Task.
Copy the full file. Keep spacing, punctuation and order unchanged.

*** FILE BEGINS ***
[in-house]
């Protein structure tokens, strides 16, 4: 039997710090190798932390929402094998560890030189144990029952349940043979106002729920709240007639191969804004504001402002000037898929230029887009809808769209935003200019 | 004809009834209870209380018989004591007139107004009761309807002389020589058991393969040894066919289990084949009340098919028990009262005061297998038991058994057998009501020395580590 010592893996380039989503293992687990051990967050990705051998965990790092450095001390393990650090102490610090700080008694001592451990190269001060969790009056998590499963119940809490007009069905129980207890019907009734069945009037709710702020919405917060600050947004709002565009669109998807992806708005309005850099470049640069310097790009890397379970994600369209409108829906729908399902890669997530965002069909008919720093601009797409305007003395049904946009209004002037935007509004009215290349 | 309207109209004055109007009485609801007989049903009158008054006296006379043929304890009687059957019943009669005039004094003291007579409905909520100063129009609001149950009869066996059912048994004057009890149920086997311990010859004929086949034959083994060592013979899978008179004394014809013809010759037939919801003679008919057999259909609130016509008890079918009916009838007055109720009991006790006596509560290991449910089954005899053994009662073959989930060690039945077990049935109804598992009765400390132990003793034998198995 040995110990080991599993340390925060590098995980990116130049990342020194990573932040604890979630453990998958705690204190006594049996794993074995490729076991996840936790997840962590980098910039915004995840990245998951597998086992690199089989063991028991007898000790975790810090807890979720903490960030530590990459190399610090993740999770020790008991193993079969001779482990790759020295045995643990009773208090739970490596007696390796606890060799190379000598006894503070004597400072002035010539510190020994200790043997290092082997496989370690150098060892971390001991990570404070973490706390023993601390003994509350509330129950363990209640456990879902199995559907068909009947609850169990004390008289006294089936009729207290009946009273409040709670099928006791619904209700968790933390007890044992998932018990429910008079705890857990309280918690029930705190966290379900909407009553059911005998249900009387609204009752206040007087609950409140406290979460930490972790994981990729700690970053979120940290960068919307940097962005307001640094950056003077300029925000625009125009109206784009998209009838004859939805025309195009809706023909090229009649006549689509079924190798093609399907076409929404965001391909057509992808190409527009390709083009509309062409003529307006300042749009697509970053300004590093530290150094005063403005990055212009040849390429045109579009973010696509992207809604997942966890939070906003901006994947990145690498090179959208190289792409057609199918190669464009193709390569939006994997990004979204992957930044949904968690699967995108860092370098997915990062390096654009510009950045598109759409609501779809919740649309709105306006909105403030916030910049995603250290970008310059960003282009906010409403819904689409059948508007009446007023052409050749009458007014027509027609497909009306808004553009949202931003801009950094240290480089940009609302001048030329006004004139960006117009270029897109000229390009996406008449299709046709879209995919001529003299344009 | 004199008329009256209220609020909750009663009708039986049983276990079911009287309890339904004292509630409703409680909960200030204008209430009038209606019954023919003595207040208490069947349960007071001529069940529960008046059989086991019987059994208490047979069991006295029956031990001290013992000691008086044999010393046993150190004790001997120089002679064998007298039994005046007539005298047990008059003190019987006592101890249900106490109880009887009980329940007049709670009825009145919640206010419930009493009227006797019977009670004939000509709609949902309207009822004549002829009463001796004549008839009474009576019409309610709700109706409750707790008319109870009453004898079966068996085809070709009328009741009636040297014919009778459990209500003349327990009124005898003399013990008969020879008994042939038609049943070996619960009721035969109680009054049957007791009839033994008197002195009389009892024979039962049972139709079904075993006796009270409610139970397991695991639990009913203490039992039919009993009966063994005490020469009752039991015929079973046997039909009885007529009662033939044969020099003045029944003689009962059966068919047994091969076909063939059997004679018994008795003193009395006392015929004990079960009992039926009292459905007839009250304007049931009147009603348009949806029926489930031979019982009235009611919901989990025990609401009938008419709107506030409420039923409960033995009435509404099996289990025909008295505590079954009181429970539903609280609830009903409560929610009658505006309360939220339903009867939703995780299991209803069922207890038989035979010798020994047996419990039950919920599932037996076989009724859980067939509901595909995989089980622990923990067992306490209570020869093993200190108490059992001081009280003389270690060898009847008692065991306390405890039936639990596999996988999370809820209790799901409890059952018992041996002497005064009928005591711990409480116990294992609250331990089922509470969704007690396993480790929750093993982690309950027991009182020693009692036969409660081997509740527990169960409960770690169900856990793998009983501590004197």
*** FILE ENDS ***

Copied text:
[in-house]
């Protein structure tokens, strides 16, 4: 039997710090190798932390929402094998560890030189144990029952349940043979106002729920709240007639191969804004504001402002000037898929230029887009809808769209935003200019 | 004809009834209870209380018989004591007139107004009761309807002389020589058991393969040894066919289990084949009340098919028990009262005061297998038991058994057998009501020395580590 010592893996380039989503293992687990051990967050990705051998965990790092450095001390393990650090102490610090700080008694001592451990190269001060969790009056998590499963119940809490007009069905129980207890019907009734069945009037709710702020919405917060600050947004709002565009669109998807992806708005309005850099470049640069310097790009890397379970994600369209409108829906729908399902890669997530965002069909008919720093601009797409305007003395049904946009209004002037935007509004009215290349 | 309207109209004055109007009485609801007989049903009158008054006296006379043929304890009687059957019943009669005039004094003291007579409905909520100063129009609001149950009869066996059912048994004057009890149920086997311990010859004929086949034959083994060592013979899978008179004394014809013809010759037939919801003679008919057999259909609130016509008890079918009916009838007055109720009991006790006596509560290991449910089954005899053994009662073959989930060690039945077990049935109804598992009765400390132990003793034998198995 040995110990080991599993340390925060590098995980990116130049990342020194990573932040604890979630453990998958705690204190006594049996794993074995490729076991996840936790997840962590980098910039915004995840990245998951597998086992690199089989063991028991007898000790975790810090807890979720903490960030530590990459190399610090993740999770020790008991193993079969001779482990790759020295045995643990009773208090739970490596007696390796606890060799190379000598006894503070004597400072002035010539510190020994200790043997290092082997496989370690150098060892971390001991990570404070973490706390023993601390003994509350509330129950363990209640456990879902199995559907068909009947609850169990004390008289006294089936009729207290009946009273409040709670099928006791619904209700968790933390007890044992998932018990429910008079705890857990309280918690029930705190966290379900909407009553059911005998249900009387609204009752206040007087609950409140406290979460930490972790994981990729700690970053979120940290960068919307940097962005307001640094950056003077300029925000625009125009109206784009998209009838004859939805025309195009809706023909090229009649006549689509079924190798093609399907076409929404965001391909057509992808190409527009390709083009509309062409003529307006300042749009697509970053300004590093530290150094005063403005990055212009040849390429045109579009973010696509992207809604997942966890939070906003901006994947990145690498090179959208190289792409057609199918190669464009193709390569939006994997990004979204992957930044949904968690699967995108860092370098997915990062390096654009510009950045598109759409609501779809919740649309709105306006909105403030916030910049995603250290970008310059960003282009906010409403819904689409059948508007009446007023052409050749009458007014027509027609497909009306808004553009949202931003801009950094240290480089940009609302001048030329006004004139960006117009270029897109000229390009996406008449299709046709879209995919001529003299344009 | 004199008329009256209220609020909750009663009708039986049983276990079911009287309890339904004292509630409703409680909960200030204008209430009038209606019954023919003595207040208490069947349960007071001529069940529960008046059989086991019987059994208490047979069991006295029956031990001290013992000691008086044999010393046993150190004790001997120089002679064998007298039994005046007539005298047990008059003190019987006592101890249900106490109880009887009980329940007049709670009825009145919640206010419930009493009227006797019977009670004939000509709609949902309207009822004549002829009463001796004549008839009474009576019409309610709700109706409750707790008319109870009453004898079966068996085809070709009328009741009636040297014919009778459990209500003349327990009124005898003399013990008969020879008994042939038609049943070996619960009721035969109680009054049957007791009839033994008197002195009389009892024979039962049972139709079904075993006796009270409610139970397991695991639990009913203490039992039919009993009966063994005490020469009752039991015929079973046997039909009885007529009662033939044969020099003045029944003689009962059966068919047994091969076909063939059997004679018994008795003193009395006392015929004990079960009992039926009292459905007839009250304007049931009147009603348009949806029926489930031979019982009235009611919901989990025990609401009938008419709107506030409420039923409960033995009435509404099996289990025909008295505590079954009181429970539903609280609830009903409560929610009658505006309360939220339903009867939703995780299991209803069922207890038989035979010798020994047996419990039950919920599932037996076989009724859980067939509901595909995989089980622990923990067992306490209570020869093993200190108490059992001081009280003389270690060898009847008692065991306390405890039936639990596999996988999370809820209790799901409890059952018992041996002497005064009928005591711990409480116990294992609250331990089922509470969704007690396993480790929750093993982690309950027991009182020693009692036969409660081997509740527990169960409960770690169900856990793998009983501590004197």